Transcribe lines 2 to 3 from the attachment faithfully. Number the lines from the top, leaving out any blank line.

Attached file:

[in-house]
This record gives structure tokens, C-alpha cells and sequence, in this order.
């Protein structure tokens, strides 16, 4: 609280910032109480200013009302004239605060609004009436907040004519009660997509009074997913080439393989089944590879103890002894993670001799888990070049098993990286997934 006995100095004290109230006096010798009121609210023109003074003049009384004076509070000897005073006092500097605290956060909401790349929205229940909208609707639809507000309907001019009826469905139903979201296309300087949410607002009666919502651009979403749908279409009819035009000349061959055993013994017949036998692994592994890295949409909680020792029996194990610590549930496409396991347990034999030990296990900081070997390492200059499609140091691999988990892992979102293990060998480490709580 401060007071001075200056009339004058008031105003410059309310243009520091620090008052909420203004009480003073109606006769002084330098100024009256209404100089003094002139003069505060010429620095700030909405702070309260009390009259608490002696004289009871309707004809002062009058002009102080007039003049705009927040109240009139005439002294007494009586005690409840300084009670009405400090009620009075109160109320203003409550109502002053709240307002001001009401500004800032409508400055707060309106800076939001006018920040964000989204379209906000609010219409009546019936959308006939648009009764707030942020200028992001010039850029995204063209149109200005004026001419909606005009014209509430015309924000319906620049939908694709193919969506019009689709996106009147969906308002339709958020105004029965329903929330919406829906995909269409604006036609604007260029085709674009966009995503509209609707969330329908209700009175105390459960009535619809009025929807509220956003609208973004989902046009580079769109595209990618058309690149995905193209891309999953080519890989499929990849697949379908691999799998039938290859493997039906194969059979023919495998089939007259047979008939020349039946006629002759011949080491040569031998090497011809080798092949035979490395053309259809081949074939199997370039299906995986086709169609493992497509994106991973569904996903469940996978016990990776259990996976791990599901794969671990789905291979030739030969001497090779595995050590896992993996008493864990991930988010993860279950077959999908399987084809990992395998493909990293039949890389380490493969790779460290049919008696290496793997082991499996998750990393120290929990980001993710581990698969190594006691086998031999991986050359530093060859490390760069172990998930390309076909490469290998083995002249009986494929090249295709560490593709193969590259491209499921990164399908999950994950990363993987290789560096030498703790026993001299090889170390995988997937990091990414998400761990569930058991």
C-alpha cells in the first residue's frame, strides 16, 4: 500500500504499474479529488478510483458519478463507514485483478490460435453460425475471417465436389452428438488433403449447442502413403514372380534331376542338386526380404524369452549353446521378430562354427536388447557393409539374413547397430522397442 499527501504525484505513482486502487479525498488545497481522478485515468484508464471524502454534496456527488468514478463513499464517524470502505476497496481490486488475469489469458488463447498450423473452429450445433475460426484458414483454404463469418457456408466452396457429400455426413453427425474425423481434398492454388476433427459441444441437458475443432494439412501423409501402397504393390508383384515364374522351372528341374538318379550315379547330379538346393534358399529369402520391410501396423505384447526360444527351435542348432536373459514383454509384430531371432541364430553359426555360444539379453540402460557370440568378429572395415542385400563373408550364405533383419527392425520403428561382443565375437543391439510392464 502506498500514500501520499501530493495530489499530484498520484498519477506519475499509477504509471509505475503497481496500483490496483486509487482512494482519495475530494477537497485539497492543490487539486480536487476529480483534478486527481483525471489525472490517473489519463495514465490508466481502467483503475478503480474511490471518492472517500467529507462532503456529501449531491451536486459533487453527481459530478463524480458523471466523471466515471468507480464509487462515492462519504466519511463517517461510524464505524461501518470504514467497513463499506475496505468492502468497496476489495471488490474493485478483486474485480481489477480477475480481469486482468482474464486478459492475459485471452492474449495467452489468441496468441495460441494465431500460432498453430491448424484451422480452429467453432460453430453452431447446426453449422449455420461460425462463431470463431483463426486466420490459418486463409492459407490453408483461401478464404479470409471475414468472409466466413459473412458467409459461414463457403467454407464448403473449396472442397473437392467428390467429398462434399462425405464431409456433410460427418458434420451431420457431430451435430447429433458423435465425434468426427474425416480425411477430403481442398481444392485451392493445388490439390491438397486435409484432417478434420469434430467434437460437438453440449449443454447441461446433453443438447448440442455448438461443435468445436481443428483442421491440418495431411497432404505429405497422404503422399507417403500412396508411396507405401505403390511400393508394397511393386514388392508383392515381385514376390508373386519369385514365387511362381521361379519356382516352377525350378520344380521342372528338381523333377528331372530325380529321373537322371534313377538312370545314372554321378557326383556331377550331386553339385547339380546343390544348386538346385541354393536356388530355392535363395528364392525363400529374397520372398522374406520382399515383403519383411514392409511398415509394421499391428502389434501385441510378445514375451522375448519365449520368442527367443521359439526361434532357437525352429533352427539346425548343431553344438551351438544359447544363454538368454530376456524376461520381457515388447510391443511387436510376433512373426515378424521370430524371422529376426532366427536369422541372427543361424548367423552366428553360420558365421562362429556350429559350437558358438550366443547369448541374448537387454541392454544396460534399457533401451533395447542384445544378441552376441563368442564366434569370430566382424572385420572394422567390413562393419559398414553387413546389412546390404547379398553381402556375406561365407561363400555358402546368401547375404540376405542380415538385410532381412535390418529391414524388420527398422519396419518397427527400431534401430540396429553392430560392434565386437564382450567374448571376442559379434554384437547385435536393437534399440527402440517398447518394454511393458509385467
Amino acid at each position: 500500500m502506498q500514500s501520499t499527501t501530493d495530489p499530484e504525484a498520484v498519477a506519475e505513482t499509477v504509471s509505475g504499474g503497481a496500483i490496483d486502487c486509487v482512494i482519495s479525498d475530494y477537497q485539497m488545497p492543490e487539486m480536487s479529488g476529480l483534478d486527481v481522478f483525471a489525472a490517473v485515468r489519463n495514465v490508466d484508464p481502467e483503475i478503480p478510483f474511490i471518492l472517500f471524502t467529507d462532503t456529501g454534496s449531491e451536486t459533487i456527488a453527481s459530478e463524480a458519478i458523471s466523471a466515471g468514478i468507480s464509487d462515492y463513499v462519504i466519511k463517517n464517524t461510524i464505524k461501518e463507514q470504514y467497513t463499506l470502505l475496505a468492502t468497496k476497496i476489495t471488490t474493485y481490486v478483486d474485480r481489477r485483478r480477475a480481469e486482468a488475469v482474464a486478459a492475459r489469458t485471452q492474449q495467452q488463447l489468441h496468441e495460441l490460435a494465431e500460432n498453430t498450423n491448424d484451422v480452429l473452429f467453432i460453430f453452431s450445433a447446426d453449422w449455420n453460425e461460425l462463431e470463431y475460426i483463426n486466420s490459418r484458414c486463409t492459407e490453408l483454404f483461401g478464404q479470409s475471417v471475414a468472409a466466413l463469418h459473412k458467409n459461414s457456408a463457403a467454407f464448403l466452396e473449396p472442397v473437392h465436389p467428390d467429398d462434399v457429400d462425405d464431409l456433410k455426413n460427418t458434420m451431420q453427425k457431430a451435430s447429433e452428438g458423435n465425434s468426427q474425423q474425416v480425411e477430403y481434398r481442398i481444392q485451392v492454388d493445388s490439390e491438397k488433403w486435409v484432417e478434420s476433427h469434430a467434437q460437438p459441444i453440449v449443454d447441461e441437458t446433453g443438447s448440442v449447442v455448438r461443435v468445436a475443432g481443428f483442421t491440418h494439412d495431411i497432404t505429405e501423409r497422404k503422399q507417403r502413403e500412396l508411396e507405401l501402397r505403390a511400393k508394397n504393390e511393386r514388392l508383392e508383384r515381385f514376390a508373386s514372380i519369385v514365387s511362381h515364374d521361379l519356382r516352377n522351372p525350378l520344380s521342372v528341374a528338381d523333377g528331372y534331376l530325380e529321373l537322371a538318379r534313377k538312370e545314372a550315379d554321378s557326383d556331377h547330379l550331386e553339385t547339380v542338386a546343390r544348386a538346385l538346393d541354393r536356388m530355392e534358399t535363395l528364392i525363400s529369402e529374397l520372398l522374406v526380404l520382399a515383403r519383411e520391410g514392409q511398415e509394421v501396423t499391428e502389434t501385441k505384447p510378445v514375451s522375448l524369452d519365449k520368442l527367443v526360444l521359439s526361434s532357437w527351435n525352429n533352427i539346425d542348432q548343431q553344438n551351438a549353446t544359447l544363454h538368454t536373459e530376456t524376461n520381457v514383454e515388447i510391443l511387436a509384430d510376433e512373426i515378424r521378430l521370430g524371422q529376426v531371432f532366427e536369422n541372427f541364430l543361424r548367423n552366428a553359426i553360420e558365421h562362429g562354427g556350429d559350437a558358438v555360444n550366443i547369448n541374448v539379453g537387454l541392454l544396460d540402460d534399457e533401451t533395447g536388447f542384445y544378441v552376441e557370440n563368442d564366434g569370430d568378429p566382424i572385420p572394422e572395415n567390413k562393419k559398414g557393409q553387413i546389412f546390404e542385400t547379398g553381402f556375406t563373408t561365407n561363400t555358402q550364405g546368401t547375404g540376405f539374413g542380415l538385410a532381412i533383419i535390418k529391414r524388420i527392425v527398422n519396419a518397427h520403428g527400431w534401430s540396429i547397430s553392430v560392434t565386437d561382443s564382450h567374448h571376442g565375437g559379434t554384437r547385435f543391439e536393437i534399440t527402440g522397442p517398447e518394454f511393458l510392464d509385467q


This record gives structure tokens, C-alpha cells and sequence, in this order.
């Protein structure tokens, strides 16, 4: 609280910032109480200013009302004239605060609004009436907040004519009660997509009074997913080439393989089944590879103890002894993670001799888990070049098993990286997934 006995100095004290109230006096010798009121609210023109003074003049009384004076509070000897005073006092500097605290956060909401790349929205229940909208609707639809507000309907001019009826469905139903979201296309300087949410607002009666919502651009979403749908279409009819035009000349061959055993013994017949036998692994592994890295949409909680020792029996194990610590549930496409396991347990034999030990296990900081070997390492200059499609140091691999988990892992979102293990060998480490709580 401060007071001075200056009339004058008031105003410059309310243009520091620090008052909420203004009480003073109606006769002084330098100024009256209404100089003094002139003069505060010429620095700030909405702070309260009390009259608490002696004289009871309707004809002062009058002009102080007039003049705009927040109240009139005439002294007494009586005690409840300084009670009405400090009620009075109160109320203003409550109502002053709240307002001001009401500004800032409508400055707060309106800076939001006018920040964000989204379209906000609010219409009546019936959308006939648009009764707030942020200028992001010039850029995204063209149109200005004026001419909606005009014209509430015309924000319906620049939908694709193919969506019009689709996106009147969906308002339709958020105004029965329903929330919406829906995909269409604006036609604007260029085709674009966009995503509209609707969330329908209700009175105390459960009535619809009025929807509220956003609208973004989902046009580079769109595209990618058309690149995905193209891309999953080519890989499929990849697949379908691999799998039938290859493997039906194969059979023919495998089939007259047979008939020349039946006629002759011949080491040569031998090497011809080798092949035979490395053309259809081949074939199997370039299906995986086709169609493992497509994106991973569904996903469940996978016990990776259990996976791990599901794969671990789905291979030739030969001497090779595995050590896992993996008493864990991930988010993860279950077959999908399987084809990992395998493909990293039949890389380490493969790779460290049919008696290496793997082991499996998750990393120290929990980001993710581990698969190594006691086998031999991986050359530093060859490390760069172990998930390309076909490469290998083995002249009986494929090249295709560490593709193969590259491209499921990164399908999950994950990363993987290789560096030498703790026993001299090889170390995988997937990091990414998400761990569930058991």